Obtained From: Author
The first book was about a group of survivors trekking their way thru Pittsburgh tofind a government camp with an epic conclusion followed by the military returning to take back the USA. This one focuses now on three groups which definitely kept the pace up the entire book.
The Killing Floor switches between the survivors on the first book, The US Military returning from overseas bases.. which also adds a nice military perspective similar to "Tooth and Nail" (another awesome book by Craig Dilouie). And the third follows Ray Young which adds a nice "Zombie: Ohio" twist to the Infection saga.
Throughout the book he jumps around from group to group which is a good thing because once you get right into it, the chapter ends and you keep reading because you keep wanting more. Craig Dilouie has definitely nailed this one. This book is a fantastic sequel, but I do recommend you pick up the first one and read it before going thru this.
Although it can be read as a stand alone title. It's always good to read the prequels to get a better understanding of whats going on.
The Killing Floor picks up right where The Infection leaves us, bringing back all of the characters who survive the first story, even one special character whom we think is doomed when we leave The Infection, and introducing many new characters. Like Infection, itself, DiLouie allows his zombie mythology to evolve and adapt, and therein he finds the central plot of The Killing Floor. It threatens to become hackneyed, but DiLouie jumps in with both feet and develops it enough so that it feels legitimate, natural, and unique.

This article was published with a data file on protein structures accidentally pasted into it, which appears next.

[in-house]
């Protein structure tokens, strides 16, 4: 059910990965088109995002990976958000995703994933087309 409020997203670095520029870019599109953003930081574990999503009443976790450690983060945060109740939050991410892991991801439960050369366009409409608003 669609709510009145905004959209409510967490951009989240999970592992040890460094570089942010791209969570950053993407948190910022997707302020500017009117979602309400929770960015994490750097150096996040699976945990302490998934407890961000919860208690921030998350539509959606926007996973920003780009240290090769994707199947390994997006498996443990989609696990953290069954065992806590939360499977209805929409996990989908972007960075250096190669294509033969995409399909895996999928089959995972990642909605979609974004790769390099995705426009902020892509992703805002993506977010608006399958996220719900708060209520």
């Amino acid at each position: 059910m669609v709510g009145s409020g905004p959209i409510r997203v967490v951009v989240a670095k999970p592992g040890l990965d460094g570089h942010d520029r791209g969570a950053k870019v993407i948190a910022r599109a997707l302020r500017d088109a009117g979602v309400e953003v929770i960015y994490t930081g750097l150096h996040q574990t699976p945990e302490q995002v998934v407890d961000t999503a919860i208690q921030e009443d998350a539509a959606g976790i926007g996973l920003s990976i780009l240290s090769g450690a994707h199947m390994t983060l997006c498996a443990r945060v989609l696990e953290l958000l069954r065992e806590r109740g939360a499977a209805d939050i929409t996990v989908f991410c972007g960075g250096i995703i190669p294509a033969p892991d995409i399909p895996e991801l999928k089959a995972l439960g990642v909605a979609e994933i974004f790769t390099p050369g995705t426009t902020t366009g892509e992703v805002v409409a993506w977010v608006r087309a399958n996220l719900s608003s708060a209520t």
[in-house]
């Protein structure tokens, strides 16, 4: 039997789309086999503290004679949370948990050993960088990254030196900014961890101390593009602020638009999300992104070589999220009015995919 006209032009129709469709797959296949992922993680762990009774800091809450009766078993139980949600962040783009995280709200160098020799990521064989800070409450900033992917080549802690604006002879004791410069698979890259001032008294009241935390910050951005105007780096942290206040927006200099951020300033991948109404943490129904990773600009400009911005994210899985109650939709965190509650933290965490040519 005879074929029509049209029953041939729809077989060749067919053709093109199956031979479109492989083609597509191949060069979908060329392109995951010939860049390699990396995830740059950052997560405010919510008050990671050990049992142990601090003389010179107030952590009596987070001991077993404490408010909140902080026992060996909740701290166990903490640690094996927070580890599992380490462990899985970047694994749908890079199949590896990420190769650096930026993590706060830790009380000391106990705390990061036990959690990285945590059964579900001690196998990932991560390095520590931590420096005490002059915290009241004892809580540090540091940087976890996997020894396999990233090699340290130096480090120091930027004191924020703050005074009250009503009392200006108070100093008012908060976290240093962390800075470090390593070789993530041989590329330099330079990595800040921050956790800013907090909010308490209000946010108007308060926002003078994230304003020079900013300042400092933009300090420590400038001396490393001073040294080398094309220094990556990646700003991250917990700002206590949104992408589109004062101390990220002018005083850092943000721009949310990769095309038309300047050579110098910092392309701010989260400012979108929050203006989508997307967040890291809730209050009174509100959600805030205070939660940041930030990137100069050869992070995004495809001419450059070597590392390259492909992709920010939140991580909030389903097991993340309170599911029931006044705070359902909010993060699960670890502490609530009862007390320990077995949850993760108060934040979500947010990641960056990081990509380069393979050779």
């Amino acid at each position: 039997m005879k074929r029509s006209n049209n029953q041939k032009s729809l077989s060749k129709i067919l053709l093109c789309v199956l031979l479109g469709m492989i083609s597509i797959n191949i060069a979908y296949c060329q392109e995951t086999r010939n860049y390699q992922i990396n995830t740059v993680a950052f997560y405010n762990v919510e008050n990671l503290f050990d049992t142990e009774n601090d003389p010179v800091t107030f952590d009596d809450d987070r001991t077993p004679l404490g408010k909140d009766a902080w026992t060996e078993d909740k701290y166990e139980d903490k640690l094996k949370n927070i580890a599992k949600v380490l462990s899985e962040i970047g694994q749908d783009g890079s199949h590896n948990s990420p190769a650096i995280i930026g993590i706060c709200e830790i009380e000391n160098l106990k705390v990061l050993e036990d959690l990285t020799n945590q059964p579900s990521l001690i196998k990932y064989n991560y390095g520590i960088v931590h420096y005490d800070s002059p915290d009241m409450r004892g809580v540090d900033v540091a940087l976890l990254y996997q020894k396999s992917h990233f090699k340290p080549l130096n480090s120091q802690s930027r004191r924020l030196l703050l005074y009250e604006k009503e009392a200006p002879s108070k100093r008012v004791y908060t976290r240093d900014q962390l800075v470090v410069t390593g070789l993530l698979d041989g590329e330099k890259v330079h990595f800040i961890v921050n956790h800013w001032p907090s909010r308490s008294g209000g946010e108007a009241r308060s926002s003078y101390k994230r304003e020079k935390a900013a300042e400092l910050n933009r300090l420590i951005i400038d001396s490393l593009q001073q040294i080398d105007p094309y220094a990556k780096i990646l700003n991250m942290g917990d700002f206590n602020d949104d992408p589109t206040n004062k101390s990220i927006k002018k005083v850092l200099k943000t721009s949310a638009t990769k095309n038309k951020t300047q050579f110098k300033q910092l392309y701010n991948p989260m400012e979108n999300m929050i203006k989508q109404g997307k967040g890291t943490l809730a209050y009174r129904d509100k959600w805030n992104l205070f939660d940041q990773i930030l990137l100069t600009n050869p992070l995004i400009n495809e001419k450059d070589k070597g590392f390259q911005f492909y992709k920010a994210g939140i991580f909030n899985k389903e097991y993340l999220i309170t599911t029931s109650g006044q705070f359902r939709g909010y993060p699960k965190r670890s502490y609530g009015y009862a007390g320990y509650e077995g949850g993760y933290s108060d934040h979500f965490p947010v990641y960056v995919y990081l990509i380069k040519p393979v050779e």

The Killing Floor differs from The Infection a bit in style. While The Infection jumps between characters' perspectives, most of the ensemble sticks together, providing a single stream storyline. The Killing Floor is a much more ambitious story in that the main characters are broken into several groups, which all have their own storylines and themes. It also follows many more characters. This technique can often be challenging for newer writers, as it takes balancing chronology to tell a coherent story, and it takes discipline to give the reader what's important to know, else the novel risks running hundreds and hundreds of pages. The Killing Floor never misses a beat here and keeps us engaged and pushing the story forward. It never is confusing in the sense that we aren't quite sure how to distinguish characters or settings even though it jumps around often. It never is scant on the details. Overall, it gives us a really well-done wide-angle view of the world DiLouie has created and the characters he so obviously loves.